As I have been corrected, what I call a "Cold Saw" is really a Dry Cut Saw. Has a blade with teeth but uses no lubricant to cool the cut.
I have used the dry chop saw for awhile and would like to report what I've learned so far.
First, I love it and will never go back to an abrassive saw. It cuts Metal clean creating tight good looking joints. The metal is cold to the touch after the cut, thus the reason I call it a "Cold Saw". (Everybody I know calls it that too). Correctly used, the blades last for many cuts getting your money's worth.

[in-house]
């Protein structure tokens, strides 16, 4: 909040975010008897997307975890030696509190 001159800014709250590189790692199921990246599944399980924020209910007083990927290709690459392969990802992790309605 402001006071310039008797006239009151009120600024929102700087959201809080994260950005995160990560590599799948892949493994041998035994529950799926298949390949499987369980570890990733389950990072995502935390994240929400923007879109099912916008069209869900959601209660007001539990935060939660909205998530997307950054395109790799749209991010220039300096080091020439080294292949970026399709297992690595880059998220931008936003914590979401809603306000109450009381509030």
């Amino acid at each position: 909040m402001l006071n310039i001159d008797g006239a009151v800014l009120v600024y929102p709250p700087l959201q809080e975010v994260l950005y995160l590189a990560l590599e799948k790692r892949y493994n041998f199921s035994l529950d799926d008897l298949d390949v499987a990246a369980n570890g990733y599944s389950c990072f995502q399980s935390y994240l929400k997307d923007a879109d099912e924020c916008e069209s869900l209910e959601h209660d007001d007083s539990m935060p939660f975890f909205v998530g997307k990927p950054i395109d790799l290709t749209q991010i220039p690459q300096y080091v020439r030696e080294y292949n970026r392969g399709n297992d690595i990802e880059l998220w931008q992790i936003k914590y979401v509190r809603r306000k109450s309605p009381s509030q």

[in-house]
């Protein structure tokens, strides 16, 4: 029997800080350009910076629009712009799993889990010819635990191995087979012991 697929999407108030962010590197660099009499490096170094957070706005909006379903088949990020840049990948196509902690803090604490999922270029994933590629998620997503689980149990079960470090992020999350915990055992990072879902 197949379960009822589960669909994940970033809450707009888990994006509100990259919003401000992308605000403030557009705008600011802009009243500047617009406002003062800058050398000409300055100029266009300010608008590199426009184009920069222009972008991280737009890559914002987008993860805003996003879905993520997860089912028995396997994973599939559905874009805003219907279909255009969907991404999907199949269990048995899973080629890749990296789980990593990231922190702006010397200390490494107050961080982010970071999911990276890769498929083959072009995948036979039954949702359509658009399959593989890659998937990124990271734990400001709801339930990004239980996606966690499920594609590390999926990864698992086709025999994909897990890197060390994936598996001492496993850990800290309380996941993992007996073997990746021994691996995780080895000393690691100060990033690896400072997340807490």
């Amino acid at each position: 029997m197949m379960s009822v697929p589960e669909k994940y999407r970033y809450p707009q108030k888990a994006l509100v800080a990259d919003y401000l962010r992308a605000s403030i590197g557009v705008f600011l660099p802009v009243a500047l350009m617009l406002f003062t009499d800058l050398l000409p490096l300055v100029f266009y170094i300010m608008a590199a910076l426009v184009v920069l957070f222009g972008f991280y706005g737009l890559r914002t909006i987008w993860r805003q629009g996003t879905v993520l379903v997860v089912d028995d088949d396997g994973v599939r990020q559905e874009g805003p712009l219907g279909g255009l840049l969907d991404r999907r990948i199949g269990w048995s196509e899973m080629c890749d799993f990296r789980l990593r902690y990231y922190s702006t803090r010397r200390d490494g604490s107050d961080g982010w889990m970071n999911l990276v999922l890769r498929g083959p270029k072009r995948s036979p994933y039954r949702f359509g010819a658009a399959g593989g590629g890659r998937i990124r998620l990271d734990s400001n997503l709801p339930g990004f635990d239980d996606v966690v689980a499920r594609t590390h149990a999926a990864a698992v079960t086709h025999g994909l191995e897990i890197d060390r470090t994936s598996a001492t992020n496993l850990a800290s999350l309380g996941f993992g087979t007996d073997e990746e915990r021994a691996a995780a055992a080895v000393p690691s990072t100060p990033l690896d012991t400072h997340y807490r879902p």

The bad, but easily handled, is that it's really loud, but then again so is the abrasive saw. The blades are really expensive. Lastly and most importantly, if not used right, you can burn out a blade quickly and throw teeth thus getting real expensive. I've watched a few folks use the abrassive saw and the amount of heavy-handed crank put on some of those cuts would ruin a cold saw blade quickly.
I had thought this would be a good addition to the Metal Shop, but after using it awhile, I'm not sure it would work at DMS. It might get very expensive.
My solution, when I have a bunch of cuts I want to do at DMS, I'll bring my saw with me and/or use the machine shop Wet Saw.